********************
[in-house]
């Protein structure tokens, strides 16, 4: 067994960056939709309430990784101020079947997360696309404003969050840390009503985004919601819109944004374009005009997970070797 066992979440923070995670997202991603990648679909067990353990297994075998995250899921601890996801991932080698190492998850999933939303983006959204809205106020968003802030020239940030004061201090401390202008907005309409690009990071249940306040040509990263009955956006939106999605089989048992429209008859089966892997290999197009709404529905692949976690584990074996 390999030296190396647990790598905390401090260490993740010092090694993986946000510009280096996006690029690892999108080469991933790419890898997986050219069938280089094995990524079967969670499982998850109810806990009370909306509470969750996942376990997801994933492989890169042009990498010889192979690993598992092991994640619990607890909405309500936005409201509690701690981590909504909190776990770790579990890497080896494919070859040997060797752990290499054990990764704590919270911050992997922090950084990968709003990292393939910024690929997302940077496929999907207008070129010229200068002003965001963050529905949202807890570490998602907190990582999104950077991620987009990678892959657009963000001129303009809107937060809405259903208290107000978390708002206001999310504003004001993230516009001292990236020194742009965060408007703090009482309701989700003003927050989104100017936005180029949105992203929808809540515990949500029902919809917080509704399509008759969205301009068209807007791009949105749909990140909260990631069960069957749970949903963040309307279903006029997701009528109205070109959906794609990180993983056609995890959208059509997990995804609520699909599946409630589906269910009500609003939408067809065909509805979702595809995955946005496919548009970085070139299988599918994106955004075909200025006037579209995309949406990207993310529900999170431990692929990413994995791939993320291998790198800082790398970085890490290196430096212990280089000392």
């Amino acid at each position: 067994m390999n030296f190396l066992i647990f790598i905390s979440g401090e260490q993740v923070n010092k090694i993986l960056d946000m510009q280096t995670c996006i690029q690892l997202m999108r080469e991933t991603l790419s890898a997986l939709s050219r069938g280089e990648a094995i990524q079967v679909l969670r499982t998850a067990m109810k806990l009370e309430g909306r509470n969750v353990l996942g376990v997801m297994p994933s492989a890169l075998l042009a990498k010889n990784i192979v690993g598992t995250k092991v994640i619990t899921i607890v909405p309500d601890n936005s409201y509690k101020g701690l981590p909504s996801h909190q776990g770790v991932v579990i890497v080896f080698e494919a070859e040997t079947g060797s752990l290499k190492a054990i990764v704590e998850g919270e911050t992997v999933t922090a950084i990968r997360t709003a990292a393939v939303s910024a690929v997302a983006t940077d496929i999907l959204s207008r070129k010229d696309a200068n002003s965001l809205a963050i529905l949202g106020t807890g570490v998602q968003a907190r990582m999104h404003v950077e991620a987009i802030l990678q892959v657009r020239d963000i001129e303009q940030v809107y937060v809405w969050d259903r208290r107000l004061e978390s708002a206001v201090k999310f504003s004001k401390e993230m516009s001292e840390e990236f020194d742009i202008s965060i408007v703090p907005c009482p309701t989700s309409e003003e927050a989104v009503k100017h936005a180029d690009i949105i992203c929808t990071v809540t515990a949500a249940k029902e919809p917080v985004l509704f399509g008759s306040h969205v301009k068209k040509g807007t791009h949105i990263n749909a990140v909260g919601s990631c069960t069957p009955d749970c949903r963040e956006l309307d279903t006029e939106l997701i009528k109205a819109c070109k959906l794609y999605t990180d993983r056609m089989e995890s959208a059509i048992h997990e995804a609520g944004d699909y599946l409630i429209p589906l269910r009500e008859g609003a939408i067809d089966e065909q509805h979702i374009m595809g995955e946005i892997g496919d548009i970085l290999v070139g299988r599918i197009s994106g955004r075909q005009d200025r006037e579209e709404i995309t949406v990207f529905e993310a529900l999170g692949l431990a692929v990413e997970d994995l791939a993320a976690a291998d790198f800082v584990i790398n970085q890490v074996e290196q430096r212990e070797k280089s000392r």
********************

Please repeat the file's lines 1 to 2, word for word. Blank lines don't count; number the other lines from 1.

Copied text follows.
[in-house]
């Protein structure tokens, strides 16, 4: 067994960056939709309430990784101020079947997360696309404003969050840390009503985004919601819109944004374009005009997970070797 066992979440923070995670997202991603990648679909067990353990297994075998995250899921601890996801991932080698190492998850999933939303983006959204809205106020968003802030020239940030004061201090401390202008907005309409690009990071249940306040040509990263009955956006939106999605089989048992429209008859089966892997290999197009709404529905692949976690584990074996 390999030296190396647990790598905390401090260490993740010092090694993986946000510009280096996006690029690892999108080469991933790419890898997986050219069938280089094995990524079967969670499982998850109810806990009370909306509470969750996942376990997801994933492989890169042009990498010889192979690993598992092991994640619990607890909405309500936005409201509690701690981590909504909190776990770790579990890497080896494919070859040997060797752990290499054990990764704590919270911050992997922090950084990968709003990292393939910024690929997302940077496929999907207008070129010229200068002003965001963050529905949202807890570490998602907190990582999104950077991620987009990678892959657009963000001129303009809107937060809405259903208290107000978390708002206001999310504003004001993230516009001292990236020194742009965060408007703090009482309701989700003003927050989104100017936005180029949105992203929808809540515990949500029902919809917080509704399509008759969205301009068209807007791009949105749909990140909260990631069960069957749970949903963040309307279903006029997701009528109205070109959906794609990180993983056609995890959208059509997990995804609520699909599946409630589906269910009500609003939408067809065909509805979702595809995955946005496919548009970085070139299988599918994106955004075909200025006037579209995309949406990207993310529900999170431990692929990413994995791939993320291998790198800082790398970085890490290196430096212990280089000392």